Review the technical performance of the video clinic
Review the feasibility of clinical testing being performed locally at the patient’s home
Review questionnaire completion rates
Evaluate the effect of the video clinic on travel time
Explore patients’ and carers’ opinions and experiences of myVideoClinic
Explore health professionals’ opinions and experiences of myVideoClinic
Patients will be recruited from four outpatient liver clinics at the Queen Elizabeth Hospital Birmingham (QEHB) (primary sclerosing cholangitis, primary biliary cholangitis, alcoholic liver disease and autoimmune hepatitis). Each year, approximately 267 patients at 1 to 5 years post-transplant attend routine hospital appointments at QEHB.
Participant inclusion criteria
Have had a liver transplant at least 1 year and no more than 5 years prior to study baseline
Aged 18 or over
Considered clinically stable by their consultant
Have access to myhealth@QEHB (or agree to sign up)
Able to arrange for clinical testing (blood tests, weight and blood pressure) to be undertaken locally at a GP practice or dialysis centre and the results uploaded onto myhealth@QEHB prior to the myVideoClinic appointment
Have access to a computing device (e.g. desktop computer or laptop) running an operating system compatible with the video clinic software, as well as a camera and internet connection to allow access to myVideoClinic from home
Able to consent to participate in the study
Participant exclusion criteria
Unable to speak and/or read English
Unable to comply with study follow-up procedure (completion of electronic questionnaires)
Involvement in another research study or clinical trial involving ongoing questionnaire completion
Recruitment and consent
Prior to each clinic where recruitment is taking place, a member of the clinical team will screen the day’s clinic list to identify eligible patients on the basis of time since transplant and age (inclusion criteria 1 and 2). Patients who meet these criteria will have the study introduced to them at the end of their routine outpatient appointment and their further eligibility assessed against inclusion criteria 3 to 7. The consultant will give eligible patients a Participant Information Sheet and those interested in study participation will have the opportunity to discuss the study with a member of the University of Birmingham research team. The research team will take written informed consent during the clinic from patients who wish to participate and the latter will complete a baseline questionnaire prior to randomisation. Patients who require more time to consider participation will be able to take the study information away and will be contacted by telephone within 7 days by a member of the research team. If a patient agrees to take part over the telephone, a consent form and baseline questionnaire will be posted to them along with a reply-paid envelope for return of the completed documents to the University of Birmingham. Once recruited, participants will stay in the study for 12 months. This will equate to between two and four follow-up appointments since the participants’ usual appointment schedule and frequency will continue to be defined by clinical need regardless of group allocation.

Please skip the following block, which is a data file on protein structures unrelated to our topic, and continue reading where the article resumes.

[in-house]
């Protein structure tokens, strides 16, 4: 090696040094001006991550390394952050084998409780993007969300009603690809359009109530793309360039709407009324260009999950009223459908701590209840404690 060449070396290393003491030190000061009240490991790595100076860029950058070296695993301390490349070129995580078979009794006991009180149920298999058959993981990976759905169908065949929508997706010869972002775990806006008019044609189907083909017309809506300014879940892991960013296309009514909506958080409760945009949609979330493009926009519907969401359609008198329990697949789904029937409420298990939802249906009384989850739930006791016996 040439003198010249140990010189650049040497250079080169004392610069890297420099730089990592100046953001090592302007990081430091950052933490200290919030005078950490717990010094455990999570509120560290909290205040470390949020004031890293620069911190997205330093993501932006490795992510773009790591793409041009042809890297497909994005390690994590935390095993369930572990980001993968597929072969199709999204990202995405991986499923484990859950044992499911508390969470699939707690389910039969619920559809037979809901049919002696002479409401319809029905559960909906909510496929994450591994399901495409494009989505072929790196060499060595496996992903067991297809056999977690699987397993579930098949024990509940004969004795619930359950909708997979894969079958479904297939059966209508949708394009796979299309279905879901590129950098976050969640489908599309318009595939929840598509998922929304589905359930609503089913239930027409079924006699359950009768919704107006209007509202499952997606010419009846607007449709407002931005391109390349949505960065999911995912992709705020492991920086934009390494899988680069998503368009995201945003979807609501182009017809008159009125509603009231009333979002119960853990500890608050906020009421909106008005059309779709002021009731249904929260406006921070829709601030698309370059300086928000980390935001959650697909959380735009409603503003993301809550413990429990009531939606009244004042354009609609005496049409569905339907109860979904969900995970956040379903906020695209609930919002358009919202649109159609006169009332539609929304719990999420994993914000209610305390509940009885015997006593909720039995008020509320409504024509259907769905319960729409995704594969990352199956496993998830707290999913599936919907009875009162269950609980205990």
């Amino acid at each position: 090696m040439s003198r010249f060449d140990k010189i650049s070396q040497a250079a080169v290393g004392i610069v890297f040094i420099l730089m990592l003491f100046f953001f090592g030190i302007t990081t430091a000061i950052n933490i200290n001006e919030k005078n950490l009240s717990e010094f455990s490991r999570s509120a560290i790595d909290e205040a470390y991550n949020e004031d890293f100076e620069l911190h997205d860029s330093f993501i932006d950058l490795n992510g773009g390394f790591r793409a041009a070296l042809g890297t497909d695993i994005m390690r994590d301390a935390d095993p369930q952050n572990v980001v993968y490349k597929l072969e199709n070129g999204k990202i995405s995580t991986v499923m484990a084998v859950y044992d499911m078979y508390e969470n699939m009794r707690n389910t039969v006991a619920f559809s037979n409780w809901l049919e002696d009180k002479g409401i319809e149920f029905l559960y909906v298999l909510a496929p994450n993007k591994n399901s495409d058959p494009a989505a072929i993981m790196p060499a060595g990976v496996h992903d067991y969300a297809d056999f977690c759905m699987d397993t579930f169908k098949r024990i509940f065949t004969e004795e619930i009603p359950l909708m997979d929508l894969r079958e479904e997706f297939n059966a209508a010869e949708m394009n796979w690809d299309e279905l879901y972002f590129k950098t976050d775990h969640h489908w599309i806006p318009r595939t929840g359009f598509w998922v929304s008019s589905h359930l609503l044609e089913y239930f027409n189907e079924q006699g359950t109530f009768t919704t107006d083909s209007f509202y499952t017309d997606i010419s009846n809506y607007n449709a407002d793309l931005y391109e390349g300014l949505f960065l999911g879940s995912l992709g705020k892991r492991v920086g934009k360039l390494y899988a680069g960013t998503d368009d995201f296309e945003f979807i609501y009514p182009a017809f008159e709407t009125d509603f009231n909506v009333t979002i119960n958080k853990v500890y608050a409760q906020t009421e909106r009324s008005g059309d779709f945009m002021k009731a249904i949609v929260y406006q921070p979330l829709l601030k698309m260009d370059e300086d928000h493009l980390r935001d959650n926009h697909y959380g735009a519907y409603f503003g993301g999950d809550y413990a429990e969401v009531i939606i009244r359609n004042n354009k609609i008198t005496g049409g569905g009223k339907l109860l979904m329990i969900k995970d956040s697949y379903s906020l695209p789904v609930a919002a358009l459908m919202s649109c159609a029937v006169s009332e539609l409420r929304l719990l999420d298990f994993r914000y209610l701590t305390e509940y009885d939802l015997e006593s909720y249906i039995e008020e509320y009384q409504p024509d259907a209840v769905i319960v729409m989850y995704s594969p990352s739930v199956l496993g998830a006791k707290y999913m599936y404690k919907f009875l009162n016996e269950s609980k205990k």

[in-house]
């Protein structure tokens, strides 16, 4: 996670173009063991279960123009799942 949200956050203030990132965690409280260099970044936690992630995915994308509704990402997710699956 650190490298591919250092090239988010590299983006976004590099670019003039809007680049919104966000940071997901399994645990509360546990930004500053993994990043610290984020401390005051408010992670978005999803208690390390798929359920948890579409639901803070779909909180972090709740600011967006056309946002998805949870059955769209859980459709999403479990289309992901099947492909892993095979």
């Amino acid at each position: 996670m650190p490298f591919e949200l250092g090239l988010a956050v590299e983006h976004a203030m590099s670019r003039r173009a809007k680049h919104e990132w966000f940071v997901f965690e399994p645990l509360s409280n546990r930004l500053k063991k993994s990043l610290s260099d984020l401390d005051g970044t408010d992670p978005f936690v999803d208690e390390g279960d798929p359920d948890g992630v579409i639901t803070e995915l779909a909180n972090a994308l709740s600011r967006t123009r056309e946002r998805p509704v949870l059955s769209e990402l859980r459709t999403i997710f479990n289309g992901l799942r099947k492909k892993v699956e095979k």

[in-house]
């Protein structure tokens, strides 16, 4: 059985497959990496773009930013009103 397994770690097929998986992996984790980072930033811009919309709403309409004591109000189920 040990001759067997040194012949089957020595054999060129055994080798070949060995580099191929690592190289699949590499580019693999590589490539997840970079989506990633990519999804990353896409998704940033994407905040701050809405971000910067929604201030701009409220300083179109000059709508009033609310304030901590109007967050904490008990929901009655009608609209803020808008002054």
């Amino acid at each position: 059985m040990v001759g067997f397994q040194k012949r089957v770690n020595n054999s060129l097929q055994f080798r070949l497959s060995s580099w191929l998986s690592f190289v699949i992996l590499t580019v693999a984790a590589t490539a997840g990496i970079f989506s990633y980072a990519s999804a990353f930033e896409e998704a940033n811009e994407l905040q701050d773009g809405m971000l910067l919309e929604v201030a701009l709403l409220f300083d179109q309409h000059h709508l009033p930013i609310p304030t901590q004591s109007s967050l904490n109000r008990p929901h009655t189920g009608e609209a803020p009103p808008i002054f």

If a patient does not wish to participate in the study, their reason for refusal will be recorded, along with routinely collected information (age, sex and clinic attended). To further understand reasons for participants not taking part, a selection of non-participating patients (n = 4) will be invited to take part in a short semi-structured interview (see qualitative study section).
Randomisation and blinding
After giving consent and completing the baseline questionnaire, participating patients will be randomised in a 1:1 ratio to either the intervention (myVideoClinic) or control (standard care) arm of the study using the GraphPad online randomisation tool . Participants will be randomised by the member of the research team who has taken participant consent. Patients randomised to the myVideoClinic group will be registered on the myVideoClinic system and given printed information on how to access an online training tool that includes instructions on how to use the video clinic. Patients from both study arms will be registered on the myhealth@QEHB data collection system. Due to the nature of the intervention, blinding of study participants or clinical staff administering myVideoClinic will not be possible. The statistician analysing the primary outcome data will be blinded to each participant’s study group for the intention-to-treat analysis.